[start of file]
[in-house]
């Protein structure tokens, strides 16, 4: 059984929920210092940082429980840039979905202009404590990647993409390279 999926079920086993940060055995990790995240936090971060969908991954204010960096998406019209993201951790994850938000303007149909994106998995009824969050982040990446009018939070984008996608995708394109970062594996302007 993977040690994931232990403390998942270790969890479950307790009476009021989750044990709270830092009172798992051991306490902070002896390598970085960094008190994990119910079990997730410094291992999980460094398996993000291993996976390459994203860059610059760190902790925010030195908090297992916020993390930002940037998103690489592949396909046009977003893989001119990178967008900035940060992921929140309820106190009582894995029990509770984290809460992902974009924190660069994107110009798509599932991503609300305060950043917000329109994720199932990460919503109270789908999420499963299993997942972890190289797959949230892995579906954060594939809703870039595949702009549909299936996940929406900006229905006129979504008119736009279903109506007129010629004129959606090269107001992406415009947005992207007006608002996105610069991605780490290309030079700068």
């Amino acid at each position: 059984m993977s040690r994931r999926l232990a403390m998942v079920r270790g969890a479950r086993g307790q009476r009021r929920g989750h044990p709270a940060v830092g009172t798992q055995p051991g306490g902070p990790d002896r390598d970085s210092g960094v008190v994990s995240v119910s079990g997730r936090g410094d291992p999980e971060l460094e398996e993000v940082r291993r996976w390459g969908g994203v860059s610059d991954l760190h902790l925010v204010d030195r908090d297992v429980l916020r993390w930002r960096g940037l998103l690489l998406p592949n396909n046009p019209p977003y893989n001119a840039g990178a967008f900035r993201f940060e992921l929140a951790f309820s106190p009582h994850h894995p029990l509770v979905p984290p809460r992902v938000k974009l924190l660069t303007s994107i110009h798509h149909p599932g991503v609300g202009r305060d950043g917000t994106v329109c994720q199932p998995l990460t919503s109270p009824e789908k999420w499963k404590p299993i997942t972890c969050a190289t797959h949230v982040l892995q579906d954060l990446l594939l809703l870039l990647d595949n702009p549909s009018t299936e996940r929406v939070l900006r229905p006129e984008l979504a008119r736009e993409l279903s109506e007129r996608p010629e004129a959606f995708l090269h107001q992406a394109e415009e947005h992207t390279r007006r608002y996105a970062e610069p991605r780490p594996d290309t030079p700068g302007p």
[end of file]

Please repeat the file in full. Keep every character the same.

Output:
[in-house]
């Protein structure tokens, strides 16, 4: 059984929920210092940082429980840039979905202009404590990647993409390279 999926079920086993940060055995990790995240936090971060969908991954204010960096998406019209993201951790994850938000303007149909994106998995009824969050982040990446009018939070984008996608995708394109970062594996302007 993977040690994931232990403390998942270790969890479950307790009476009021989750044990709270830092009172798992051991306490902070002896390598970085960094008190994990119910079990997730410094291992999980460094398996993000291993996976390459994203860059610059760190902790925010030195908090297992916020993390930002940037998103690489592949396909046009977003893989001119990178967008900035940060992921929140309820106190009582894995029990509770984290809460992902974009924190660069994107110009798509599932991503609300305060950043917000329109994720199932990460919503109270789908999420499963299993997942972890190289797959949230892995579906954060594939809703870039595949702009549909299936996940929406900006229905006129979504008119736009279903109506007129010629004129959606090269107001992406415009947005992207007006608002996105610069991605780490290309030079700068």
């Amino acid at each position: 059984m993977s040690r994931r999926l232990a403390m998942v079920r270790g969890a479950r086993g307790q009476r009021r929920g989750h044990p709270a940060v830092g009172t798992q055995p051991g306490g902070p990790d002896r390598d970085s210092g960094v008190v994990s995240v119910s079990g997730r936090g410094d291992p999980e971060l460094e398996e993000v940082r291993r996976w390459g969908g994203v860059s610059d991954l760190h902790l925010v204010d030195r908090d297992v429980l916020r993390w930002r960096g940037l998103l690489l998406p592949n396909n046009p019209p977003y893989n001119a840039g990178a967008f900035r993201f940060e992921l929140a951790f309820s106190p009582h994850h894995p029990l509770v979905p984290p809460r992902v938000k974009l924190l660069t303007s994107i110009h798509h149909p599932g991503v609300g202009r305060d950043g917000t994106v329109c994720q199932p998995l990460t919503s109270p009824e789908k999420w499963k404590p299993i997942t972890c969050a190289t797959h949230v982040l892995q579906d954060l990446l594939l809703l870039l990647d595949n702009p549909s009018t299936e996940r929406v939070l900006r229905p006129e984008l979504a008119r736009e993409l279903s109506e007129r996608p010629e004129a959606f995708l090269h107001q992406a394109e415009e947005h992207t390279r007006r608002y996105a970062e610069p991605r780490p594996d290309t030079p700068g302007p």